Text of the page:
Super Mario Odyssey celebrates its fifth anniversary today. While in gaming terms that’s relatively long, the platforming adventure is aging brilliantly and still plays as fresh today as it did the day it was released on Nintendo Switch. With its mix of open-world exploration sections and challenging platforming, Super Mario Odyssey has once again shown that when it comes to platforming titles, no one does it quite like Mario.
Ever since he came running and jumping across gamers’ screens in the mid-1980s, Mario has established himself as a household name and mascot not just for Nintendo, but for the video game industry itself. In an ever-changing landscape, Mario has been a constant for nearly four decades. His red cap and bushy mustache are instantly recognizable to almost anyone on the planet, and he shows no signs of slowing down, with his first animated feature coming out next year.
Super Mario has a history of high-quality platforming
Super Mario Odyssey is the latest in a long line of high-quality 3D platformers featuring everyone’s favorite plumber. Over the years, Nintendo has strategically used its main attraction to regularly show off the strength of its consoles. The launch of Super Mario 64 alongside the Nintendo 64 in 1996 was considered a landmark moment in the industry, and as a title the game is highly revered as one of the greatest of all time.
This was followed six years later with Super Mario Sun for the Nintendo Gamecube, which, while not as universally beloved as its predecessor, still garnered strong reviews. Following an open-world formula similar to Super Mario 64, Sun introduced FLUDD, a water device strapped to Mario’s back, and was the first instance of Mario deviating from his standard range of motion.
Mario’s catalog of 3D platformers has expanded further with the arrival of super mario galaxyand its sequel Super Mario Galaxy 2, released for the Wii in 2007 and 2010 respectively. These titles once again pushed the boundaries of what Mario, and platformers in general, could do. 3D Super Mario Land for the Nintendo 3DS took the 3D antics of Mario and moved it to a more linear, level-based approach in 2011. This was developed in Super Mario 3D World which arrived two years later for the Wii U. Then, after four years of relative silence, Super Mario Odyssey burst onto the scene.
Super Mario Odyssey showcased the Switch perfectly
Featuring all the features of the revolutionary Nintendo Switch, Super Mario Odyssey was the perfect title to raise the profile of the console. The graphics capabilities of the Switch are put to full use to create vibrant worlds bursting with life. Mario’s movements are as fluid as ever, and the game cleverly adds new mechanics to shake up the usual formula, including using the Switch’s revolutionary Joy-Con controllers. Mario’s hat, named “Cappy”, is animated and has a personality of its own. He has multiple goals, all of which can help him in his quest.
Mario is able to throw Cappy as a weapon, or even use him as a makeshift platform to jump on. But his most unique ability is the one that allows Mario to possess enemy creatures by throwing Cappy at them, allowing the player to temporarily take control of them. This element adds a whole new dynamic to the proceedings, and throughout the game, the player is able to take control of all kinds of creatures, from tiny caterpillar types to a mighty T-Rex. It’s innovative, exciting, and yet another example of Nintendo knowing precisely how to keep its mascot relevant.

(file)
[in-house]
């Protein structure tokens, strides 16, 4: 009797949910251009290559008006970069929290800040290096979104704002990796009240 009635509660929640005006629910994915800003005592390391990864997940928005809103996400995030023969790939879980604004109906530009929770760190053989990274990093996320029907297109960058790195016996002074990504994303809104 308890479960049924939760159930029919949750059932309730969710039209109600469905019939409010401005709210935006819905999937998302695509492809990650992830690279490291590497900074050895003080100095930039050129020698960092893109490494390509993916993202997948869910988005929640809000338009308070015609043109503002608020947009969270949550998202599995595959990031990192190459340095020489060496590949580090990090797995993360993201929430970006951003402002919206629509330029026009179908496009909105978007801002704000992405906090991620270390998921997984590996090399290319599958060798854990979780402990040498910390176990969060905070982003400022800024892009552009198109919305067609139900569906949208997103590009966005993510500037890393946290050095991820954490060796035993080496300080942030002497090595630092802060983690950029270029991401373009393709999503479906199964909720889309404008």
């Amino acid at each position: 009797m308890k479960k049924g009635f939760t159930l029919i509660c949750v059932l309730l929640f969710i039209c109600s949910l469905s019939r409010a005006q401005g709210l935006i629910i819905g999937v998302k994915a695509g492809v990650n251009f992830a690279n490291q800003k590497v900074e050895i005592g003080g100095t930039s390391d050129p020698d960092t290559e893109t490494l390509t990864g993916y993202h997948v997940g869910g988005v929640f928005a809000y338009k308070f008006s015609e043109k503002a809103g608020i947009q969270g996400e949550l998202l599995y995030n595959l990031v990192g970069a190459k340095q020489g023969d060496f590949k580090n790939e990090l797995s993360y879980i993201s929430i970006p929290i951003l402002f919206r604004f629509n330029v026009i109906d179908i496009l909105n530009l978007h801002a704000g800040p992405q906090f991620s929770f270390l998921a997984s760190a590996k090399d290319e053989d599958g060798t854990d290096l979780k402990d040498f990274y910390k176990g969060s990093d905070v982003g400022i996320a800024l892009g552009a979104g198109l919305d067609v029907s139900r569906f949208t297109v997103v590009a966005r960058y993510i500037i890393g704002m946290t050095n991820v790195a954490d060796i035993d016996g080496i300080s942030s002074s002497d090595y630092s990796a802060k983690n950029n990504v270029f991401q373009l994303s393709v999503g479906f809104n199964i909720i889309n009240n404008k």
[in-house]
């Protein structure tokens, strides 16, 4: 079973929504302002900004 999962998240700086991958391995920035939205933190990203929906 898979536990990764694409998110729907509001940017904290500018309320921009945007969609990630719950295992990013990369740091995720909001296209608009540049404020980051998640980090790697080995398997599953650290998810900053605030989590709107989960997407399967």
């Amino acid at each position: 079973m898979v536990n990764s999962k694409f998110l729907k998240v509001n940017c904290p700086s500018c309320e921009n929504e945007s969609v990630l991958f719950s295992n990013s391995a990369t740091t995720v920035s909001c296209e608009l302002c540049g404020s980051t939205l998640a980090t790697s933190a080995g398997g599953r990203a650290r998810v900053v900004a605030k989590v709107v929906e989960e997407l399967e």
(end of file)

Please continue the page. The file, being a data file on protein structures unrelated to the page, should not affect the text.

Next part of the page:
In terms of worldview, Super Mario Odyssey landed the landing perfectly, with vast divergent worlds full of things to do, and, as this is a Mario game, there’s plenty to collect too. Mario travels from world to world aboard an airship called the Odyssey. The game’s difficulty curve is perfect, with players of all ages able to play and complete the game, but only highly skilled players are able to master it 100% and collect it all. Doing this rewards players with a nice little bonus level featuring some of the toughest platforming sections ever seen in a 3D platformer.
In the years since Super Mario Odyssey, fans have been eagerly awaiting news of a sequel. 2020 saw the release of Super Mario 3D All-Stars for the Switch, which was a compilation of Super Mario 64, Sunshineand Galaxy in a single collection. Then in 2021, Super Mario 3D World has been re-released for the Switch, with an all-new expansion titled Bowser’s Fury. But while those releases were both great new additions to Mario’s library, they’re not the next big blockbuster fans have been waiting for.
main line Super Mario entries only come in every couple of years, and it’s a testament to Nintendo’s refusal to deviate from the high-quality bar that’s been set and raised with every previous iteration. In direct contrast to other mascots, such as Sega’s sonic the hedgehogwhose catalog of games is vast and extremely inconsistent in terms of quality, Super Mario is synonymous with critical acclaim, and the series shows no signs of changing.
Super Mario Odyssey remains Nintendo’s last entry into 3D Super Mario series. With news of a new entry still out, fans are hoping 2023 will be a big year for Mario. That will be six years between releases, which is as long as any gap between all of his other titles. His first animated feature will be released on April 7, titled The movie Super Mario Bros., and Nintendo may well delay announcing a new game after the movie’s release, in order to maximize its marketing strategy. If the next entry is a direct continuation of Odysseyor something else entirely, it’s now perfectly safe to assume that fans are ready for another groundbreaking adventure.
Super Mario Odyssey is now available for Nintendo Switch.
MORE: Mario + Rabbids Sparks of Hope’s Planets Take After Star Wars